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 Forum index » Clavia Nord Modular » Bugs
G2 specs may lie miserably
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dorremifasol



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PostPosted: Fri Dec 01, 2006 1:52 am    Post subject: G2 specs may lie miserably Reply with quote  Mark this post and the followings unread

After having suffered a great deception with the quality of some sound modules, and having read about the 16 bit memory chips in the G2 I have something to say.

http://www.clavia.se/G2/G2_NM_comparison_chart.htm

This page told me that memory in the G2 was 24 bit (DSP Audio memory: 256kWords of 24 bits per DSP).

I thought I had bought a high quality instrument with 24 bit internal memory and now I see that I can't even use the 4 inputs for effect processing because the extremely low quality of the peak EQ's, delays, reverb and many other modules using the internal memory.

OK, the rest is great (except for the triangular waveform which incomprehensibly has much aliasing whereas the saw and square waveforms not), but the thing is that I feel cheated!!

If the memory is indeed 16 bit, this document where it is said that it is 24 bit must be changed. Well, this is the bug I'm refering to.

Or, perhaps it would be nice if the G2 used the memory as the document says, in 24 bit mode.

/rant mode off

Sorry but just at this time and day I'm really disappointed.

Now I feel better Smile

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windchill



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PostPosted: Fri Dec 01, 2006 10:12 am    Post subject: Reply with quote  Mark this post and the followings unread

Clavia did indeed screw up badly here it seems - and you're not the only one who is annoyed. Some members of this forum have suggested that the "specifications may change without notice" clause exempts Clavia from this issue - but I think it is clear this is not the case..... if it was then you could find a banana in the G2 box when you got it home and the legal system would be unable to intervene!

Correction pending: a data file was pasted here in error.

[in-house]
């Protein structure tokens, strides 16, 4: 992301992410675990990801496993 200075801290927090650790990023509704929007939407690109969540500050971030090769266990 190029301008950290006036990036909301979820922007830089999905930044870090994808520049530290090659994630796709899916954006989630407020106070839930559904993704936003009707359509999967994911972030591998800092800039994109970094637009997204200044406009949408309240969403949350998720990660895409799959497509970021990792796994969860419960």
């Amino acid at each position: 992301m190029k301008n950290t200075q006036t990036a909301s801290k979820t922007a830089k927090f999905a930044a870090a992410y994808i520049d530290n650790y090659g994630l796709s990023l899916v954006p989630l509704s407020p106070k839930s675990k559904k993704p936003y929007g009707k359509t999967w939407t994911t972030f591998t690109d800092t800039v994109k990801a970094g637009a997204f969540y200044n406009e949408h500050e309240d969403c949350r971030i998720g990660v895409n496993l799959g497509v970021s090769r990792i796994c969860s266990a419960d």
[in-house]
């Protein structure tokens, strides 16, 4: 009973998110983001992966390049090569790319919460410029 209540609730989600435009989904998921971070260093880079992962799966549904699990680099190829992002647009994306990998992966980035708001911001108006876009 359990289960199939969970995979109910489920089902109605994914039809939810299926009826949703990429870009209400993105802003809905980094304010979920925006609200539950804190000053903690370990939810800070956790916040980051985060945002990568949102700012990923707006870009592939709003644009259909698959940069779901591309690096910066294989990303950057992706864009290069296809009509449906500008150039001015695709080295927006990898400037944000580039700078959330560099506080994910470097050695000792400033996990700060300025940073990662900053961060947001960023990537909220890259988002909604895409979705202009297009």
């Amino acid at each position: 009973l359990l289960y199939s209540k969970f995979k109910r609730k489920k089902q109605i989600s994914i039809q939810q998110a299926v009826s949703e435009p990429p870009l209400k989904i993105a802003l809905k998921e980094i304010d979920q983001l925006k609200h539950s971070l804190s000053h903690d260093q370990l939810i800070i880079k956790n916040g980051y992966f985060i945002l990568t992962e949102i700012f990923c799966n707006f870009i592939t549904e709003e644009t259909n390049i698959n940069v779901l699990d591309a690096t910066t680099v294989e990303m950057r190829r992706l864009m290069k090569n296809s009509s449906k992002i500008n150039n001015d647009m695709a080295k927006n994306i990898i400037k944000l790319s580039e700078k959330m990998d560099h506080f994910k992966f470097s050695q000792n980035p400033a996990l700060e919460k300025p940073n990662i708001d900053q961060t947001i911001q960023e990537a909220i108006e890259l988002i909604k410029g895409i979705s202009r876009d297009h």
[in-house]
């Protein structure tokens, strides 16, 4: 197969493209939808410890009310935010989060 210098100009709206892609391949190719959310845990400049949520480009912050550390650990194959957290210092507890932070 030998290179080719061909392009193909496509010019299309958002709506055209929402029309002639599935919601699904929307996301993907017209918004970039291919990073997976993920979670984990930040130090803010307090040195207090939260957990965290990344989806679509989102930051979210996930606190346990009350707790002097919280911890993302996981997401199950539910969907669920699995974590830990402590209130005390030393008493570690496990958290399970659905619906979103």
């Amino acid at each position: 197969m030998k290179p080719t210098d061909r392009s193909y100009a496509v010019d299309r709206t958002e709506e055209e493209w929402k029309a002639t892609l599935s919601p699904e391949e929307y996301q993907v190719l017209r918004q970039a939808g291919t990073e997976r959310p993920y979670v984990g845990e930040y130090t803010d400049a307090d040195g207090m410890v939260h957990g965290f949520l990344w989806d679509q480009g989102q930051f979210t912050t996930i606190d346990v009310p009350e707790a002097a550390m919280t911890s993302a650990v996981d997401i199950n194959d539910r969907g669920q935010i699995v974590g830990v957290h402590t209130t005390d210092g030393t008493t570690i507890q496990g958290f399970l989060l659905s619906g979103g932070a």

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mosc
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PostPosted: Sat Dec 02, 2006 8:54 pm    Post subject: Reply with quote  Mark this post and the followings unread

I'm not associated with Clavia and I can't speak for them, but the G2 uses Motorola DSP chips which are 24 bit fixed-point machines. The Kyma system uses the same chips, BTW. The internal memory of those chips is indeed 24 bits. Of course, programmers don't have to use all 24 bits for every application, and apparently Clavia doesn't store all data in 24 bit format. Still, I don't think their statement is dishonest.
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Blue Hell
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PostPosted: Sat Dec 02, 2006 9:25 pm    Post subject: Reply with quote  Mark this post and the followings unread

mosc wrote:
I The internal memory


The issue is about the external memory, which is said to be 16 bits wide. And that's the memory used for delays and maybe some other delay based operations.